Lost in Time

Lost in Time

5.0 2
by Hans Magnus Enzensberger

In this innovative time-travel tale, Enzensberger treats history with the same wit, knowledge, adn charm that he broght to mathematics in The Number Devil.

When fourteen-year-old Robert blinks, he is pulled into the place and time of whatever he happens to be looking at. A television documentary leaves him shivering in Siberia in 1956, a movie drops him


In this innovative time-travel tale, Enzensberger treats history with the same wit, knowledge, adn charm that he broght to mathematics in The Number Devil.

When fourteen-year-old Robert blinks, he is pulled into the place and time of whatever he happens to be looking at. A television documentary leaves him shivering in Siberia in 1956, a movie drops him into the opal mines of post-war Australia, a photo on a mantle zips him off to impoverished Weimar Germany. And that's only the beginning. Hans Magnus Enzensberger takes us through seven countries and historical periods, recreating in each place the mood and temper of the time. But how can Robert return to his own home and kitchen? Landing in seventeenth-century Holland as apprentice to a great painter, Robert comes upon a solution — but only if he can recall the future, perfectly.

Readers will be swept along by Enzensberger's fast-paced plot, keen eye for detail, fine sense of romance and intrigue, and clever techniques for propelling Robert along his journey. An enchanting introduction to world history, Lost in Time is an engaging novel for readers of all ages.

Editorial Reviews

Publishers Weekly - Publisher's Weekly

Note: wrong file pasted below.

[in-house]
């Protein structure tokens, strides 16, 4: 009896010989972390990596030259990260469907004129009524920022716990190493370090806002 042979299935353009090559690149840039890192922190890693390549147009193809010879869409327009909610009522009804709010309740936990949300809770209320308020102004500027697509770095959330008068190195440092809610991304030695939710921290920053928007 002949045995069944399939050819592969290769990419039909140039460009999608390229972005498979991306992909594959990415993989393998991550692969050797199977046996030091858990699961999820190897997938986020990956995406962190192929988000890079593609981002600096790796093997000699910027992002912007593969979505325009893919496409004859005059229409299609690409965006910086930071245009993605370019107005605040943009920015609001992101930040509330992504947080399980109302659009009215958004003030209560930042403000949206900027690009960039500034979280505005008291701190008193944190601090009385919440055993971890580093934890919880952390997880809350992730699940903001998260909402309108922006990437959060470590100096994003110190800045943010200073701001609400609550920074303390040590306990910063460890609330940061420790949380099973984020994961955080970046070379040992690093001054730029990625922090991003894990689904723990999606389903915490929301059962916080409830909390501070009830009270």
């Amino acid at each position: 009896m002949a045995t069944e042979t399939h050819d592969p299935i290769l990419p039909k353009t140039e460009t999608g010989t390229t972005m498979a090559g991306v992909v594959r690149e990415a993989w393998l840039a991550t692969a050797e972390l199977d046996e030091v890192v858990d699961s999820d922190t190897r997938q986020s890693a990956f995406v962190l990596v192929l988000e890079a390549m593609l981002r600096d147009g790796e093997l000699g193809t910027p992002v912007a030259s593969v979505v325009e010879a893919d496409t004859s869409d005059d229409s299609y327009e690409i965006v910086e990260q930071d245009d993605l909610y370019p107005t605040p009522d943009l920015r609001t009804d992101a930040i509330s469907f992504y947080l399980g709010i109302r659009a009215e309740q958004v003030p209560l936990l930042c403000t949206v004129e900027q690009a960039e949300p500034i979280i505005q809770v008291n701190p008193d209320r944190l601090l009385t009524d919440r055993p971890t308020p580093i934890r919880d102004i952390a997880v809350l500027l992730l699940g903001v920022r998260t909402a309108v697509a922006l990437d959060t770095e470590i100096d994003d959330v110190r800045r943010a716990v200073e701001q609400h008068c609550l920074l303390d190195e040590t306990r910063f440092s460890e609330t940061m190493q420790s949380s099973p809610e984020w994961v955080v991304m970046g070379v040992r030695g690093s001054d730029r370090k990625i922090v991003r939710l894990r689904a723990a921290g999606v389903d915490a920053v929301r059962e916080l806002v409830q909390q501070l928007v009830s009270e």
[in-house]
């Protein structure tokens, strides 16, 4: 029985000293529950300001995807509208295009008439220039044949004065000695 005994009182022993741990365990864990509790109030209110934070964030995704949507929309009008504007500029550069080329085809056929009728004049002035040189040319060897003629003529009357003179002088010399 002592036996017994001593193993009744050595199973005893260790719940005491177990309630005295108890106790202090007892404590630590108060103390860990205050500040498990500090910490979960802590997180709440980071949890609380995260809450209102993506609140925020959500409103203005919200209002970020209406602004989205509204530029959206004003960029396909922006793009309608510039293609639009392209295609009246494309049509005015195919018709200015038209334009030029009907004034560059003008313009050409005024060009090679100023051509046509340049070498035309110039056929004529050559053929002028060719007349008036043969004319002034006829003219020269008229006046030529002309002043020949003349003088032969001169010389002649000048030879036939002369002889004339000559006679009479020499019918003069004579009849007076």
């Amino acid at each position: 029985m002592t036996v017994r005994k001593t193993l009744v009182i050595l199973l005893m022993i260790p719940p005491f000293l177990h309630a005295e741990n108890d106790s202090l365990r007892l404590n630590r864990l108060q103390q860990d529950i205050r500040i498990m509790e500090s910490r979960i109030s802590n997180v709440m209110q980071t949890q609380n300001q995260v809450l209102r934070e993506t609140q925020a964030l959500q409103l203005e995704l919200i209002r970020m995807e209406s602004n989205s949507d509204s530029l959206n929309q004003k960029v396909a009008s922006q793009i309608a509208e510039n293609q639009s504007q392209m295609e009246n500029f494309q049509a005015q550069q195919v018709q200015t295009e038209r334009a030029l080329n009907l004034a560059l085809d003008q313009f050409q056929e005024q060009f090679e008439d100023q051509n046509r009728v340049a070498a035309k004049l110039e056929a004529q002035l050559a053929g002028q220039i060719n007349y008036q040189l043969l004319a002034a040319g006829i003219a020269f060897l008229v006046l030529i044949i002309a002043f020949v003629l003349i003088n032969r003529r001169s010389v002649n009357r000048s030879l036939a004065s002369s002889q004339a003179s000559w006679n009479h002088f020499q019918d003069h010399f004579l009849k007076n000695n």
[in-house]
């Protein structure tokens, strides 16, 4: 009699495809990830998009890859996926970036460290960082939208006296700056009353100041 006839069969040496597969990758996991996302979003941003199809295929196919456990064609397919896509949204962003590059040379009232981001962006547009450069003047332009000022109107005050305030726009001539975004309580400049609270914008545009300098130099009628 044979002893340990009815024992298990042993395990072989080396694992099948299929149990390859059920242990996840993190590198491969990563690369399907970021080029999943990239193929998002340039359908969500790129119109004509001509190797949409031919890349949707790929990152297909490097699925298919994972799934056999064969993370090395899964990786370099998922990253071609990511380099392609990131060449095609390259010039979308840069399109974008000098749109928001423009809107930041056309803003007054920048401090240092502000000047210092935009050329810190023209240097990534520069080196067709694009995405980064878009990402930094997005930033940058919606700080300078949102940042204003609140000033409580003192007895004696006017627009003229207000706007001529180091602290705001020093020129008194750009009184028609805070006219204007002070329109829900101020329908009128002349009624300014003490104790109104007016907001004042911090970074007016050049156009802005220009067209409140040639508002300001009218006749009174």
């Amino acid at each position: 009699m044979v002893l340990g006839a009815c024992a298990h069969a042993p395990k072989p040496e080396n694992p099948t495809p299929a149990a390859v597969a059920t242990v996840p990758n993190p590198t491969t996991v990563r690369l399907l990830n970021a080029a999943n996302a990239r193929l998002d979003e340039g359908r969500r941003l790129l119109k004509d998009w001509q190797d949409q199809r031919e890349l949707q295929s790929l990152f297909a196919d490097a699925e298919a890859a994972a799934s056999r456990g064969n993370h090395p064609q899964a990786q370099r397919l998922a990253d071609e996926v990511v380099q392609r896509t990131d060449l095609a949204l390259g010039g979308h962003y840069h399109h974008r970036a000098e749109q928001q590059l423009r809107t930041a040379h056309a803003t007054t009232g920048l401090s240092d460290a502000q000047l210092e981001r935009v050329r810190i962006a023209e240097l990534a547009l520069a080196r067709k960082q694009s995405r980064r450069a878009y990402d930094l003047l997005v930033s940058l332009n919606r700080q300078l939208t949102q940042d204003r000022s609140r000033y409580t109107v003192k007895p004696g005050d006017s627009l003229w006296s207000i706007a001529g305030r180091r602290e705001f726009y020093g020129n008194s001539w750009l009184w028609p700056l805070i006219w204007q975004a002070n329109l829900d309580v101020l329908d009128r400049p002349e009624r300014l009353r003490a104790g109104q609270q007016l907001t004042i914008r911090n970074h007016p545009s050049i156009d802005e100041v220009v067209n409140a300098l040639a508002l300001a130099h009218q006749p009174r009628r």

A 13-year-old travels deeper and deeper into the past in this clever if not entirely satisfying tale by the author of The Number Devil. Robert seems ordinary enough, except for his photographic memory and "something funny about his eyes." Watching television one evening, he finds himself inexplicably transported to the scene on the screen: Siberia in the 1950s. He is to have six other time adventures, all achieved by "entering" pictures of different sorts. Among his destinations: his German hometown in 1930, Norway in 1860 and the Alsace during the Thirty Years War. Robert manages to get by on his own cunning and with the simplest of tools; after all, "Robert had once been camping somewhere in the mountains, with no TV and no bathroom, so he knew that you could get by somehow if you must." Little connects one journey to the next, and although rich in historical details, the episodes themselves may sometimes seem random--at least they may to American readers, who will have less familiarity with European history than Enzensberger's original German audience. At one point Robert muses that "human beings were capable of anything, the worst of evils and the greatest of wonders," but this theme is never followed through and no overarching motif rises to give purpose to the episodes. However, Enzensberger's humorously deadpan narrative voice, his taste for witty ironies and Robert's sheer moxie offer a surfeit of pleasures in and of themselves. Ages 12-up. (Oct.) Copyright 2000 Cahners Business Information.